From £185; lygonarmshotel.co.uk
Thyme riffs on an enlightened form of cosy: the botanical sort where comfort is found in ethics and organic-styled interiors reflecting the sublime surroundings. It’s really all about the food here. A handful of cottages, tastefully renovated barns and then a handsome honey-stone old rectory took their cue from the cooking school preceding them, which continues to sit front and centre.
Sheep stools honour the Baa’s previous life as a lambing shed, where velvet sofas, blonde timber and gin and tonics infused with garden herbs have replaced the hay. Now a foodie pilgrimage spot, the Ox Barn serves up a lofty, seasonal spin on cockle-warming numbers, such as confit guinea fowl with potato and pancetta, or baked chickpeas with pumpkin and goats curd, all immaculately cooked with the estate’s own bounty or produce from surrounding farms.
When not wallowing in the heated springwater pool or being lathered in botanical oils in the Meadow Spa, the cosiest place to be is under the rooms’ sumptuous bed linen following a piping hot bath, or indeed in the Swan – a time-battered pub with wildly delicious food.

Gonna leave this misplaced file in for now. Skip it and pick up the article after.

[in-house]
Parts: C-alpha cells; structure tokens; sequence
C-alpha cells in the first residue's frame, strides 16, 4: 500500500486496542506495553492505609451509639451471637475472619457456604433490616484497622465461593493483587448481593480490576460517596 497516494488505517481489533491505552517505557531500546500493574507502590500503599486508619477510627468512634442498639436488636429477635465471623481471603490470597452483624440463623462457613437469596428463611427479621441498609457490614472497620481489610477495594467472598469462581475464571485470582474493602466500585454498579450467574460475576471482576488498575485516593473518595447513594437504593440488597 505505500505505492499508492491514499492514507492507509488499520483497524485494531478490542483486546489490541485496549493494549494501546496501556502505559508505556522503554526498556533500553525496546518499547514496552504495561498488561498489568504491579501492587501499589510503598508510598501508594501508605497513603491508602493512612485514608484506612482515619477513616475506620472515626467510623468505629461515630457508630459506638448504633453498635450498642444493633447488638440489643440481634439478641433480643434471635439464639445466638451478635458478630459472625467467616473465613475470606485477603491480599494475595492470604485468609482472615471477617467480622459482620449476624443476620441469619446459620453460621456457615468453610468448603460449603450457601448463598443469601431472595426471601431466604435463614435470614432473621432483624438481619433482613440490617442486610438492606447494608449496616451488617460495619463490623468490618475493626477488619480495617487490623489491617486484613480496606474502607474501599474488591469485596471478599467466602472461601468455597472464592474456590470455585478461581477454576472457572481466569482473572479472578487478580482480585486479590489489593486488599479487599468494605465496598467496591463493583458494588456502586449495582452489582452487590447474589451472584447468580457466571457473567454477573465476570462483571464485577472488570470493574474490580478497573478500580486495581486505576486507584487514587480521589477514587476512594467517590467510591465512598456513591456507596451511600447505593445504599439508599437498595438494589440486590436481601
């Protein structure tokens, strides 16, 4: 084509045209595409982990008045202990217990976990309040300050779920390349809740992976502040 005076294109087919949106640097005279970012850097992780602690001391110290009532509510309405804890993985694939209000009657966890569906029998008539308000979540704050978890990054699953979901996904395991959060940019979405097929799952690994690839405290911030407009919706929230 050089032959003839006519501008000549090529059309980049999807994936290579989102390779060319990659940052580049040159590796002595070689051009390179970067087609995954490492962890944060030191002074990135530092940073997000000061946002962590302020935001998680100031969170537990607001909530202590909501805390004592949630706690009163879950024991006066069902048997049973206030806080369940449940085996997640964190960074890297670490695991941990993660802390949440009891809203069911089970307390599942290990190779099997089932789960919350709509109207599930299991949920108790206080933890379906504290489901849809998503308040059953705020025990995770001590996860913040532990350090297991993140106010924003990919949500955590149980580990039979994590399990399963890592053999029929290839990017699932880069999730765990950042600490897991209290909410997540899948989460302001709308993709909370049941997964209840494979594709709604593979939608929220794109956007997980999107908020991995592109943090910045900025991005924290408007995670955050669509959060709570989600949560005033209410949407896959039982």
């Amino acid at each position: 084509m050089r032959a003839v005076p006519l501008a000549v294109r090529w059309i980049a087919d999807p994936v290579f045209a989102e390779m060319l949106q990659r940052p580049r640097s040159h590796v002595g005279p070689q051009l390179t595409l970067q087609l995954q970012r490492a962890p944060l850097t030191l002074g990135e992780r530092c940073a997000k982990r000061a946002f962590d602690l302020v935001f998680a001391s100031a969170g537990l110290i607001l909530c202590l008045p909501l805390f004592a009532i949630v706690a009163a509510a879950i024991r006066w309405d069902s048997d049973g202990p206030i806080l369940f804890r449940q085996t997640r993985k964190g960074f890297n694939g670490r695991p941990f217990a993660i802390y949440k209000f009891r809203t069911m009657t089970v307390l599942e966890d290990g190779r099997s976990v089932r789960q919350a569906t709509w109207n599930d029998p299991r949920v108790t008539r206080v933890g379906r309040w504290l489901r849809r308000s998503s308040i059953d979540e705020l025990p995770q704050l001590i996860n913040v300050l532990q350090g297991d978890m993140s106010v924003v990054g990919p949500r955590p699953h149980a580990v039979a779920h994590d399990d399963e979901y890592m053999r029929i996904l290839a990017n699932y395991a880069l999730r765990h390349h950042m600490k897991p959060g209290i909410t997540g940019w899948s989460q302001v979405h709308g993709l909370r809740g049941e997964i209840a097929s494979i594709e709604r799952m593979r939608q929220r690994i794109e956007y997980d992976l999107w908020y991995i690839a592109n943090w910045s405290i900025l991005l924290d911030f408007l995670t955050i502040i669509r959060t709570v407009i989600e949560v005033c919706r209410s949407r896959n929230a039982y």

From £360; thyme.co.uk
Set within 500 acres of parkland not far from Bath’s Georgian symmetry, Lucknam Park is the blue-blooded aunt who loves children, dogs and country pursuits. Renovated to a rustic-yet-refined design brief, a series of serviced cottages scatter the grounds for ultimate privacy, while a far grander proposition can be found above the main 18th century pile’s salons and drawing rooms.
Here, resplendent bedrooms of mahogany four posters, silk drapes and floral wallpaper embody clipped English country idylls without the rooms at the lower end of the scale, or in the courtyard, feeling short changed on country house oomph. Following a brisk morning ride or archery lesson, guests can cocoon themselves in the spa’s sauna or Japanese salt room before curling up in the library with an elaborate cup of tea and a good book.
From £295; lucknampark.co.uk
The Painswick, Stroud
With its bucolic views of the Slad Valley (carpeted in snow if you’re lucky) and chesterfield sofas facing onto mottled stone fireplaces, the Painswick, at first glance, is your classic country pile with rooms and exceptional food. Yet look a little closer and the modern artworks lining the wood panelling, nordic lighting and creative cocktail menu feel centuries away from its mullion window character, easing the hotel into relevancy.